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Putting Hummingbirds to the Test

One hummingbird, 20 MPH wind, 1000 frames per second

smithsonian.com

Hummingbirds are delicate marvels that are notoriously hard to study. They’re also tough despite their looks and their small size.

When researchers from UC-Berkeley put hummingbirds in front of a high-speed camera and added a wind tunnel to the mix, they learned how the tiny birds stay stable, as the The Kid Should See This reports. Unlike other birds, hummingbirds actually flap their wings in a figure eight movement, instead of up and down. They use their wings to control their body and steadywith a rudder-like tail. When faced with wind currents, the birds twist, turn and still stay stable.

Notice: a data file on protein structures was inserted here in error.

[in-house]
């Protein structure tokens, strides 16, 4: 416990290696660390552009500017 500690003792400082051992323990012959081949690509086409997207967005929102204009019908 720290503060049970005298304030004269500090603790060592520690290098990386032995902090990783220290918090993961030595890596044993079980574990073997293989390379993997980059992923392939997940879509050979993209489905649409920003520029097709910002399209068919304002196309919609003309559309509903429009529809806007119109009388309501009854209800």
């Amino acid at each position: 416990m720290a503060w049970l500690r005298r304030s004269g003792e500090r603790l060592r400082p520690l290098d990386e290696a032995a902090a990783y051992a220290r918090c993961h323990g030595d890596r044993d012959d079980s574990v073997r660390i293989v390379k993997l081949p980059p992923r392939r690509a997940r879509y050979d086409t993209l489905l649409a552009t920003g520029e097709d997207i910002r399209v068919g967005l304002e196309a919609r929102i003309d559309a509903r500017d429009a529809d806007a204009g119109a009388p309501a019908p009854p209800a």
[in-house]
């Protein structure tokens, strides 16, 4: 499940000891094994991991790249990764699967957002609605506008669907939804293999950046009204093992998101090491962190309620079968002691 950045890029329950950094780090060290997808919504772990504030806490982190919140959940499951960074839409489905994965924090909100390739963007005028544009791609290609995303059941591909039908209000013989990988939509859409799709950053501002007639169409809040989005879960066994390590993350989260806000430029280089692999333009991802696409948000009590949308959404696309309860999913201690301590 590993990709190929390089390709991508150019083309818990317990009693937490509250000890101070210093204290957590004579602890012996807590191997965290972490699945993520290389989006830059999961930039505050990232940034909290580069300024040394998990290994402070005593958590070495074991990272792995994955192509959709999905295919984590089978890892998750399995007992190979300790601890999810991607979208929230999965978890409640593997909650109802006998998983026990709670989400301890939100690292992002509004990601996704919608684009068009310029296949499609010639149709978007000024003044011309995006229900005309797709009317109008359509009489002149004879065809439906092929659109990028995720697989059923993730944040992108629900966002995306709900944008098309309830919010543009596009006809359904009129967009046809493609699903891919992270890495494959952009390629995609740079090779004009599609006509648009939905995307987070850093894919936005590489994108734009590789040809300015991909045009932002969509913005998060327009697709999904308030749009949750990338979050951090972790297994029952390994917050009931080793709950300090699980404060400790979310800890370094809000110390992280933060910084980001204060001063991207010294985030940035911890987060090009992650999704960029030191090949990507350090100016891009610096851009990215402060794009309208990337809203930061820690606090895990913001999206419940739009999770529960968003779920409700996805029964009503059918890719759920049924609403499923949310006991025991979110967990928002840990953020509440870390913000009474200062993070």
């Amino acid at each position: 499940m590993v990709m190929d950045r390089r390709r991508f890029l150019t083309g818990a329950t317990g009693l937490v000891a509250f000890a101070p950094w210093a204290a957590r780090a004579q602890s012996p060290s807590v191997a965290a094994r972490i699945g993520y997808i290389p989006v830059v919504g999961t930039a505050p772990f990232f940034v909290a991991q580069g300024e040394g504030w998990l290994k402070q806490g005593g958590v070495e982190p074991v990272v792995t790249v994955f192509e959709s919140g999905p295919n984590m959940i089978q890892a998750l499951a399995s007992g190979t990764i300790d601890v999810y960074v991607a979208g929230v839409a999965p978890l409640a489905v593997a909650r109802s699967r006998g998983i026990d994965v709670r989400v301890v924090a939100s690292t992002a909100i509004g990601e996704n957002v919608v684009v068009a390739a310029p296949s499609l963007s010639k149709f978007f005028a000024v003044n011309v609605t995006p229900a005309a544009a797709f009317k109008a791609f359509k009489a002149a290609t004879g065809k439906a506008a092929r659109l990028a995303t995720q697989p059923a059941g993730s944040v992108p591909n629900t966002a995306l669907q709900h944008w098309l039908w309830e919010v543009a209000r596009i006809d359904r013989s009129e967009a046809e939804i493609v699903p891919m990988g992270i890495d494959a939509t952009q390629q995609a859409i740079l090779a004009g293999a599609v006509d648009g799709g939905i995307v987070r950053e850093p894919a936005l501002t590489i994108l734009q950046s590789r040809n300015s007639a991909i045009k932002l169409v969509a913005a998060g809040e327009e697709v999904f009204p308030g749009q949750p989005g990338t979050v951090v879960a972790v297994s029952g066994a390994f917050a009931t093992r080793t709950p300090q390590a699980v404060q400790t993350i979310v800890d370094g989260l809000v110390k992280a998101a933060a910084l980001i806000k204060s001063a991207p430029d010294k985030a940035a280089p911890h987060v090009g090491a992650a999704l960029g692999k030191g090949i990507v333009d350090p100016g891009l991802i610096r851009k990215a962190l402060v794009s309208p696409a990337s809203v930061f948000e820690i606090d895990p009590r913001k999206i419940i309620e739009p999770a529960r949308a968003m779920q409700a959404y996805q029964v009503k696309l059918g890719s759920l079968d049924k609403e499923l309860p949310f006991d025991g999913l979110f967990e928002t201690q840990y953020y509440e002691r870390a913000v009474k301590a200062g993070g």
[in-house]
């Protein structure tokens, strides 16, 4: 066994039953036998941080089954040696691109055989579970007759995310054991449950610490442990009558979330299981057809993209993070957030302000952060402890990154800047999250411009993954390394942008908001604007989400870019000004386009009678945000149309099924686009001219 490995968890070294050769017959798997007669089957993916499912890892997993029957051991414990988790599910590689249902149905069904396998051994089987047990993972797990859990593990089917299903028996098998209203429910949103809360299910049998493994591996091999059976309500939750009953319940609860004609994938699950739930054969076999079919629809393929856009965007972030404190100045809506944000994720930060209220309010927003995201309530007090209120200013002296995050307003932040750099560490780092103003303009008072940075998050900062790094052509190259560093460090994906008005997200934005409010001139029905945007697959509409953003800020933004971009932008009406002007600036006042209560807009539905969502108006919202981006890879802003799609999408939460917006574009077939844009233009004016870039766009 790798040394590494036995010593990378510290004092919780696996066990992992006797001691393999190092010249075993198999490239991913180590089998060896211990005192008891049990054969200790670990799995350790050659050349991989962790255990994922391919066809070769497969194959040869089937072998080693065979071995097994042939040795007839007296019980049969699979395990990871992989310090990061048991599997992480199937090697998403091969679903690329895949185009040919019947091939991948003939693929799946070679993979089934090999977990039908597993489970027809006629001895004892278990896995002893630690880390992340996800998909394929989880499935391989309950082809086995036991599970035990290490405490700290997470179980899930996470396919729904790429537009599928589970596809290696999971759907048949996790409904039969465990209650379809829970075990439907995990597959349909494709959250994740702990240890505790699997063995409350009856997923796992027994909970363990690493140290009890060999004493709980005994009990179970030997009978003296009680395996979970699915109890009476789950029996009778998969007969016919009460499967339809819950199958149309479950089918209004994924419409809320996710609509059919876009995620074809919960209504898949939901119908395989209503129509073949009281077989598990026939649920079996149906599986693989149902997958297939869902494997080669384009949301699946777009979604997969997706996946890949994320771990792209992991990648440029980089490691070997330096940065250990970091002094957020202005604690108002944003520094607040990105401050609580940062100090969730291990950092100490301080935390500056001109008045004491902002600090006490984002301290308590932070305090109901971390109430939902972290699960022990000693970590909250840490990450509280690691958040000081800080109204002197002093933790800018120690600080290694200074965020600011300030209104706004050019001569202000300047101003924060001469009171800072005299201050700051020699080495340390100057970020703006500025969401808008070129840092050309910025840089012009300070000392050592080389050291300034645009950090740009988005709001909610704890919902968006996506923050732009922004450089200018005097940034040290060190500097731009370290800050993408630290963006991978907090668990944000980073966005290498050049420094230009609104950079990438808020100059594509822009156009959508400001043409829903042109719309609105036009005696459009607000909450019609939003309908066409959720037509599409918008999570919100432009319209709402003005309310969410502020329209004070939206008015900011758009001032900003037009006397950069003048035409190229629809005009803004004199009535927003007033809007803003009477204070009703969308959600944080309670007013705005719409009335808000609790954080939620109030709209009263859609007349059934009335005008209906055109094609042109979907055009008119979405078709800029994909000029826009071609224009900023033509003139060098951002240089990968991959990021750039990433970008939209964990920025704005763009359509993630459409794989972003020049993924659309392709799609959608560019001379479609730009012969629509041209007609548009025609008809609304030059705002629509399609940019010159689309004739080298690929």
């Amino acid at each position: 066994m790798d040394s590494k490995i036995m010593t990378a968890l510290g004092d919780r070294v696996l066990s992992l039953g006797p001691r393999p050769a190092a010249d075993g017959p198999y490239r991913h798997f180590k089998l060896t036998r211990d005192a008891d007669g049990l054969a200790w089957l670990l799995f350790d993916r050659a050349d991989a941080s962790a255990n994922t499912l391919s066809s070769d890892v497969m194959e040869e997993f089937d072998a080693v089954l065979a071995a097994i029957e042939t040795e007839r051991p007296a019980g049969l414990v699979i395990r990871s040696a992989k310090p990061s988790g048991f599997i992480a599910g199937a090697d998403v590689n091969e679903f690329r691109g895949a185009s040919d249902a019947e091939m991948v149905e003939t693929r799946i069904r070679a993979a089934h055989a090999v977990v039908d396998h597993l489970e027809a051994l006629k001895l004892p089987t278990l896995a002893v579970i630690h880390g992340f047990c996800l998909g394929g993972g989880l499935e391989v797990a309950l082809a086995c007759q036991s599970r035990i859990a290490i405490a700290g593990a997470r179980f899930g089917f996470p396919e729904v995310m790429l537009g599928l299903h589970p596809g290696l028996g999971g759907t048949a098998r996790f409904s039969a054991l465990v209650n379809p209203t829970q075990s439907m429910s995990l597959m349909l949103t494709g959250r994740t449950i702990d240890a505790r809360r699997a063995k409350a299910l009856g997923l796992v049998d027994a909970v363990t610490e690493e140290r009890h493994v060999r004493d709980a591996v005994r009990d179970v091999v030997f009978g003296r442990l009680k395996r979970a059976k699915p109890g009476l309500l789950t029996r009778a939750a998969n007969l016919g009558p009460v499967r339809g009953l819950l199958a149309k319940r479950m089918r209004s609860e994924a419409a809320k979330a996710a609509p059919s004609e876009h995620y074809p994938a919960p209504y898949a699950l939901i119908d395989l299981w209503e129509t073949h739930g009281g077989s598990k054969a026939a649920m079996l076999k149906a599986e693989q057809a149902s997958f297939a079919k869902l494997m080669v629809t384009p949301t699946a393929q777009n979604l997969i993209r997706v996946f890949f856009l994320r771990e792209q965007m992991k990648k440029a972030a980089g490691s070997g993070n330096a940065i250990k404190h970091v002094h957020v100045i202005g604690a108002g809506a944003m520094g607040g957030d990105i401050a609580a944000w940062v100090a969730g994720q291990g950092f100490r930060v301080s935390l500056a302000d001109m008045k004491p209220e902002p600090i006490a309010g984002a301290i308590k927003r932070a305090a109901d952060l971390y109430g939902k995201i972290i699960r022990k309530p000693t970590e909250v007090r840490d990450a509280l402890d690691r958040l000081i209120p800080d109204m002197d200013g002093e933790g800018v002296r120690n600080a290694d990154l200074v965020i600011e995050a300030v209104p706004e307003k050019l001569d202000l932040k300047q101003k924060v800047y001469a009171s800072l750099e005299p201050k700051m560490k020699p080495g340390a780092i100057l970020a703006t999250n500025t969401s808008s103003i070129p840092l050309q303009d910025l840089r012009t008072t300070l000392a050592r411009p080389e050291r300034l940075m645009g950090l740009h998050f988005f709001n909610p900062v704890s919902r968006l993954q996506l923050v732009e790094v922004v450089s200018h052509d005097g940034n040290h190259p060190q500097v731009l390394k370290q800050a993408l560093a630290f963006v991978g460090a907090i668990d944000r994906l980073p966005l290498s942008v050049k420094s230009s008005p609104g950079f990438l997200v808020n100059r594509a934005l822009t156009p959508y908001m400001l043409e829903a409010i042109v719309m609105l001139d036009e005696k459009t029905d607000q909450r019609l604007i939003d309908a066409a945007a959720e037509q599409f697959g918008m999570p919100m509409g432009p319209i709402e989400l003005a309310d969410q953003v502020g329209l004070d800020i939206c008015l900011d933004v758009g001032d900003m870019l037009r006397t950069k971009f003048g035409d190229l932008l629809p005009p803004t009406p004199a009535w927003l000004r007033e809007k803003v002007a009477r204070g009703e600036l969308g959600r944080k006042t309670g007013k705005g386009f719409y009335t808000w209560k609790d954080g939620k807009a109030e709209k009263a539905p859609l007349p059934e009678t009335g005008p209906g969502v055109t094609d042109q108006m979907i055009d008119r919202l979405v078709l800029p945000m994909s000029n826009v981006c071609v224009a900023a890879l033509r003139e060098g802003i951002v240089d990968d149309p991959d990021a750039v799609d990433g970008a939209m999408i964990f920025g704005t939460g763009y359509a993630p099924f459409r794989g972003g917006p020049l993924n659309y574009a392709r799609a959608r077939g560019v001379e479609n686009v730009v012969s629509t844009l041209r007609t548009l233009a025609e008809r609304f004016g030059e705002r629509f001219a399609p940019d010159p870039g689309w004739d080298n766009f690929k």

The research could help future engineers manufacture better micro air vehicles, the team told the Daily Californian:

“They have a whole variety of morphological and physiological adaptations that let them do that — they’re very super-specialized,” said [Robert] Dudley, who leads the Animal Flight Laboratory. “They are an amazing group to study flight control and maneuverability — that’s part of the reason why we’ve been working with them for 15 years.”

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